Stubbornly disobedient; willfully obstinate; rebellious. This word is sometimes used in a legal context to describe lawyers, witnesses, plaintiffs, and defendants who refuse to follow a judge’s orders.

“The judge claimed the lawyer’s repeated violations of the rules and the Court’s orders were intentional, deliberate, blunt, willful, and contumacious.”

 I think it’s interesting that this example uses both willful and contumacious. Is that redundancy, or just another nail in the coffin? (Or is it simply rebellious? Huh? Huh?)

This word was brought to my attention by my editor at work. She is a grand-high-poohbah of wordnerdliness and knows all the best ones.

This particular use of contumacious was in direct reference to our continual hassles over formatting headers and footers in MSoft word (any and all versions). We used to call them “dancing footers,” cause that’s what they did. Danced all over the darn page, flickering in and out to their own little jig while we sputtered and swore and tried everything to make them stop. Hours spent on this.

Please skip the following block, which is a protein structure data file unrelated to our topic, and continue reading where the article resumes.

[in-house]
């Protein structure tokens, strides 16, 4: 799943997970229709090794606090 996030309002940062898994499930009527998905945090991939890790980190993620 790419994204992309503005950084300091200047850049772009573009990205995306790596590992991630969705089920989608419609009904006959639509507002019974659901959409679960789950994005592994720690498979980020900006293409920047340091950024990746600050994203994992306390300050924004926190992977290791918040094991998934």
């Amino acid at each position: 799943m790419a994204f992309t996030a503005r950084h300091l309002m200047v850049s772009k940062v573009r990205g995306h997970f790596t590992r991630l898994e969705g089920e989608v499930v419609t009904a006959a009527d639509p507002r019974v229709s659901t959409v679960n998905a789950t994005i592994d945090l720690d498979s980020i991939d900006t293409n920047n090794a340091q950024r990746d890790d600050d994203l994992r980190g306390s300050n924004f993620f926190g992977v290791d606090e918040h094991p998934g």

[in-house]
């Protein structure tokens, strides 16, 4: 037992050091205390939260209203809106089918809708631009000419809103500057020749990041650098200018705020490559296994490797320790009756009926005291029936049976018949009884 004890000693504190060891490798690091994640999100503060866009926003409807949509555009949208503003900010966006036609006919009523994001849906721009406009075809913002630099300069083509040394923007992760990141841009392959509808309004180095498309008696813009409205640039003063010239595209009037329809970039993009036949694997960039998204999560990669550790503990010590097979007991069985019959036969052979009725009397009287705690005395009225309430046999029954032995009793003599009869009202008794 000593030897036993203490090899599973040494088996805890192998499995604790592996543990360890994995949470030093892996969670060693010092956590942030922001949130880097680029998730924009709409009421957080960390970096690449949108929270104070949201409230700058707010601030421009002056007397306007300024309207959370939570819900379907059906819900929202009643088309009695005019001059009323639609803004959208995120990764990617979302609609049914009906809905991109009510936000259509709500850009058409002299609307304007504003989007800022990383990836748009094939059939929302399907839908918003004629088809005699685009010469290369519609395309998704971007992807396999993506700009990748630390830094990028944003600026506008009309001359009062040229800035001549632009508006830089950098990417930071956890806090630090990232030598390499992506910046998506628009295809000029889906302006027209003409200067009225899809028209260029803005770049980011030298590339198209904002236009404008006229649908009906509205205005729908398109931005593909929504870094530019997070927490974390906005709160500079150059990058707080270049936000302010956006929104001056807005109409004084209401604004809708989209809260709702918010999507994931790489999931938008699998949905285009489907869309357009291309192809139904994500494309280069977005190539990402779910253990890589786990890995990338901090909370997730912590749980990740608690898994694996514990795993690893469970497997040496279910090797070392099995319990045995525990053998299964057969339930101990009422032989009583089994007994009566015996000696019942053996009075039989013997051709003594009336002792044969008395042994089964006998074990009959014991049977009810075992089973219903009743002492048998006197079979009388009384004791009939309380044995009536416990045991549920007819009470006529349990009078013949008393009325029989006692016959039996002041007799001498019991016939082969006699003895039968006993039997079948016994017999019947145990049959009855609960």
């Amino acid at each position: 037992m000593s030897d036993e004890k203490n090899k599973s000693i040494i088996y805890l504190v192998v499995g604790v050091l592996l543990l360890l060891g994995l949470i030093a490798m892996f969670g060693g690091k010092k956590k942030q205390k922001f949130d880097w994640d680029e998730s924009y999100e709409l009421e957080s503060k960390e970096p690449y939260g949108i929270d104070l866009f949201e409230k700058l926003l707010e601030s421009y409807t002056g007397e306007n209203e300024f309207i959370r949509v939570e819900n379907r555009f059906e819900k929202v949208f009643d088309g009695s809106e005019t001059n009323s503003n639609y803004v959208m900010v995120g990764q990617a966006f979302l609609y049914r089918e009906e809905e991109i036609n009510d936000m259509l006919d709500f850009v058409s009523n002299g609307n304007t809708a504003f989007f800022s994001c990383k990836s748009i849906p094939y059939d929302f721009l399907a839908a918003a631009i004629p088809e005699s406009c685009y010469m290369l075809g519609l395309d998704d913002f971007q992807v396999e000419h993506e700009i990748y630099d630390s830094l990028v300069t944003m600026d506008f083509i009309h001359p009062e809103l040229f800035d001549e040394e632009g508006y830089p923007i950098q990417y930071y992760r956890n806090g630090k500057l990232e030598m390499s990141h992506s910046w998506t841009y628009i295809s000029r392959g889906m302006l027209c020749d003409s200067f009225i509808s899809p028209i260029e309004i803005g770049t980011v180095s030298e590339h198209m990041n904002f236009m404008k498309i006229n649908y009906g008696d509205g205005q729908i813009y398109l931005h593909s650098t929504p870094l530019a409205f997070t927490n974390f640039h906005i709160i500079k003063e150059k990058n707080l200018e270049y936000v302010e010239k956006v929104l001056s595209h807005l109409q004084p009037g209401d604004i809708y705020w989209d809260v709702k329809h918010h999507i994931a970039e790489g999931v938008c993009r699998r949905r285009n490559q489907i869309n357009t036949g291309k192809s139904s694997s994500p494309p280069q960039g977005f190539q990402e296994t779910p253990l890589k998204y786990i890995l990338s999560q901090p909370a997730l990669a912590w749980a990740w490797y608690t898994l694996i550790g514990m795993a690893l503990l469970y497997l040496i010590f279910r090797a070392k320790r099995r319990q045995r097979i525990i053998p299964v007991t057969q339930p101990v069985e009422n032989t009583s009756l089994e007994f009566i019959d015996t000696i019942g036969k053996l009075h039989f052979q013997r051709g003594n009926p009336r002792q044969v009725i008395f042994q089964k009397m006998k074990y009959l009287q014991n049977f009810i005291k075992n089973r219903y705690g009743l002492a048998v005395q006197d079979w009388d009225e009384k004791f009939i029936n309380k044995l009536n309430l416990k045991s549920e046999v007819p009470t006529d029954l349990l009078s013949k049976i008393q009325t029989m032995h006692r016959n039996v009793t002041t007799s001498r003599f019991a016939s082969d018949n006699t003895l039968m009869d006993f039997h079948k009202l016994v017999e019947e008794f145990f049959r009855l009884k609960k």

They still do that, but now they are even more evil. Now they are contumacious footers.


One thought on “Contumacious—adj.

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